Not-So-Real Estate

Photo by Jack GouldOn May 12, Janet Shomaker resigned from the Huntington Beach Planning Commission, declaring she could no longer do her job in good conscience.

A real-estate broker who owns Huntington Beach-based Pier Realty, Shomaker left just after city police and DA investigators announced they're looking into illegal condominium sales, many of them handled by Pier Realty.

But Huntington Beach City Councilwoman Pamela Julien Houchen —a real-estate agent who once worked for Pier Realty and who appointed Shomaker to the planning commission—hasn't resigned. Instead, she's recused herself from the City Council's closed-session discussions of the scandal, which city officials say involves at least 32 separate properties.

One of those is the Huntington Harbor four-plex Houchen purchased in 2001 and sold off as four condos for a profit of roughly $500,000—without applying for a $7,000 city permit that would have made the sales legal.

Police are investigating whether Houchen committed real-estate fraud in the process.

Proving real-estate fraud isn't easy. It requires evidence that the accused knew what he or she was doing was actually illegal. “If you're a little old lady who sold one of these bogus condos, you could always claim you didn't know,” said one real-estate agent who asked to remain anonymous. “You could say that your real-estate agent told you it was okay.”

But it would be difficult for Houchen to claim the little-old-lady defense because she was not only the owner of the building and the real-estate agent who converted it into four condos and sold them but also a City Council member. Further proof she knew what she was doing: a Jan. 2, 2002, disclosure form in which Houchen told the buyer the property was “in a condominium conversion.” In filling out that form, Houchen attested that no “additions, structural modifications, or other alterations or repairs” were made to the property “without the necessary permits.” According to one of Houchen's buyers, Houchen's husband, a construction contractor, was still doing repair work on the building when the for-sale sign went up in front of the four-plex. No city permits were issued for any repair work on the property.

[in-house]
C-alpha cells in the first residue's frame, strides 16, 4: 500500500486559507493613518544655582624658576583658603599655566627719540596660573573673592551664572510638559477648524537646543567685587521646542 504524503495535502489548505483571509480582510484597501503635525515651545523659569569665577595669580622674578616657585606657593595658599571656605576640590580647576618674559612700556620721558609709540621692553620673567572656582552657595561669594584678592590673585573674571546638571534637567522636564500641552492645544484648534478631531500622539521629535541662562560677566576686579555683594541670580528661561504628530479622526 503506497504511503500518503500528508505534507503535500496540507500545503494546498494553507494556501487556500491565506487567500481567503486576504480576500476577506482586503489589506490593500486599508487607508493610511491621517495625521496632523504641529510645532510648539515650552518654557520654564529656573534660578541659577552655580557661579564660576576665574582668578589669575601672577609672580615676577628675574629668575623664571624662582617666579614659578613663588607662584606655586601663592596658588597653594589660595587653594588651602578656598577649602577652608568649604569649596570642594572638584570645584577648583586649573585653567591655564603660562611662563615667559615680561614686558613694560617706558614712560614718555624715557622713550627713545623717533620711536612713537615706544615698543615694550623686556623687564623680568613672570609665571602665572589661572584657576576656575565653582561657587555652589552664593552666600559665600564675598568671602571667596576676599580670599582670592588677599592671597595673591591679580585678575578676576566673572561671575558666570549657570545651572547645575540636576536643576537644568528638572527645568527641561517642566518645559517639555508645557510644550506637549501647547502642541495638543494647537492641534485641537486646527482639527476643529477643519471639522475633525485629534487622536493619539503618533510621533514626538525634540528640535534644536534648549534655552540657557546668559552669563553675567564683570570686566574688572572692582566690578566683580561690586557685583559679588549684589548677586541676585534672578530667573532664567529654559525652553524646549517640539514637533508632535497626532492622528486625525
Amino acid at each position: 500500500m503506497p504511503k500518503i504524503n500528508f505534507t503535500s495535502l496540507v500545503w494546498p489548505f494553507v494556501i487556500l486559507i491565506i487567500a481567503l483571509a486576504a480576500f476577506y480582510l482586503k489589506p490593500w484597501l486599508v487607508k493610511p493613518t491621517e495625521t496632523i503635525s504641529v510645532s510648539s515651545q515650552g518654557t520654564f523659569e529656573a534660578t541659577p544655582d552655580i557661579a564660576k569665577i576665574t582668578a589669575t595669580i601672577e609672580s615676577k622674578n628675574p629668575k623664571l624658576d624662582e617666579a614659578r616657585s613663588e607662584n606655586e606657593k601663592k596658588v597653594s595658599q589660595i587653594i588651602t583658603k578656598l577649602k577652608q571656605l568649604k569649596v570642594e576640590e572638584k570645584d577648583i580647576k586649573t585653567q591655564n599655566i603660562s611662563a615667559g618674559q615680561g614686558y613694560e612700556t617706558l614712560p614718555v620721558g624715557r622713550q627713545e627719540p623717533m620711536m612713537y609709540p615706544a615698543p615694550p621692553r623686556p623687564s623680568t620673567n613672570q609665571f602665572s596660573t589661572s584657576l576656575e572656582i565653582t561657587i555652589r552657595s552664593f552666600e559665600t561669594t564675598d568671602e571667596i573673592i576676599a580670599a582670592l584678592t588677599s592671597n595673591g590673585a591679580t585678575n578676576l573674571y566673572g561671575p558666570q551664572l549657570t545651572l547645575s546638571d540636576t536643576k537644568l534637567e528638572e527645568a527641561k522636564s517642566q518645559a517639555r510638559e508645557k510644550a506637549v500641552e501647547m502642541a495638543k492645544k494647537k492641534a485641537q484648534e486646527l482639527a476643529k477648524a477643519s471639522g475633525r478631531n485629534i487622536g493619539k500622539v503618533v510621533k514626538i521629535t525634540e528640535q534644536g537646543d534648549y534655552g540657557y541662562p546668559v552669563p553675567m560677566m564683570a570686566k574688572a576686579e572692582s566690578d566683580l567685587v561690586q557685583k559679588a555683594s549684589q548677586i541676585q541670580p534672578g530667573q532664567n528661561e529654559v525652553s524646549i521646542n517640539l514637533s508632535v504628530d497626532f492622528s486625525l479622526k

Depending on how police and prosecutors handle their investigation, Houchen could face a felony or misdemeanor count of real-estate fraud for each illegally converted unit. Her professional future could also be in doubt. According to Section 10176 of California real-estate law, Houchen could lose her sales license for any of the following reasons: “making any substantial misrepresentation, making any false promises of a character likely to influence, persuade or induce . . . and any other conduct which constitutes fraud or dishonest dealing.”

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